Magical Mayong

Flanked by hills and the River Brahmaputra, Mayong was once known as the land of the Asuras and until recently, the land of black magic. Today, it is an eclectic mix of ancient tradition, archaeology, birding, river dolphin, rhino sighting, and miles of beautiful green fields. About 40 kms from Guwahati, Mayong is where many would once go, to be cured of diseases through herbal medicines and chanting of mantras by bejs and ojhas. But now, as confided by a local, the number of  knowledgeable bejs/ojhas have come down considerably, as have practitioners of tantra-mantra.

Walking around the archaeological remains of rock-cut sculptures and temples in Burha-Mayong and Mayong, one is taken back to the early and late medieval period when it would have been a seat of an esoteric mystical and ritualistic religious tradition. A community museum –Mayong Village Museum and Research Centre at Raja-Mayong, is the repository of interesting finds by villagers—cannon stone balls, terracotta sculptures, manuscripts on tantra-mantra, coins and more.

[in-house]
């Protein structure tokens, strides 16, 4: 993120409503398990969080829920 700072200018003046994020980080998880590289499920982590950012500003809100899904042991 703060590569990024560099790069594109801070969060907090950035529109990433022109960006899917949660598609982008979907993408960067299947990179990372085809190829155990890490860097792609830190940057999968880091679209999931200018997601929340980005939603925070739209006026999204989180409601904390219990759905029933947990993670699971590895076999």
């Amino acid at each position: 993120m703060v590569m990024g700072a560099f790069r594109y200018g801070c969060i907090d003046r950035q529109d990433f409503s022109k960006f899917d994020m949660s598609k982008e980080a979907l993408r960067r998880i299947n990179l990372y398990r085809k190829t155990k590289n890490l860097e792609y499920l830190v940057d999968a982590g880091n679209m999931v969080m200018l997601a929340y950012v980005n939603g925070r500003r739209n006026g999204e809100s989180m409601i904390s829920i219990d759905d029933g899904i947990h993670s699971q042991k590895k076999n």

Given its historicity, Mayong is filled with stories and legends. One such legend is that of its ‘ritualistic’ king. It is said that centuries ago, the first king settled in Borbheti in Burha-Mayong. Later, the tenth king shifted to the present village. Shri Tarani Kantha Singha, the current king, 40th in line, is a retired school teacher who was chosen in 1995. Every year, in the later part of April, Mayong livens up with a three-day festival ‘Gohain Uliuwa Mela’ held as per 350 years old tradition and the guidance of ceremonial king of Mayong.

And, after monsoons, until November-December, Mayong is a fine place to sight the river dolphins, a highly endangered Schedule I species. In fact, the year round, Mayong and adjacent Pobitora are a paradise for resident and migratory birds, archaeology, village visits, agriculture and flood, as off-season months can sometimes let you experience things you can’t experience in other months. And, of course, Pobitora also has the highest density of Assam’s famous one-horned rhino.

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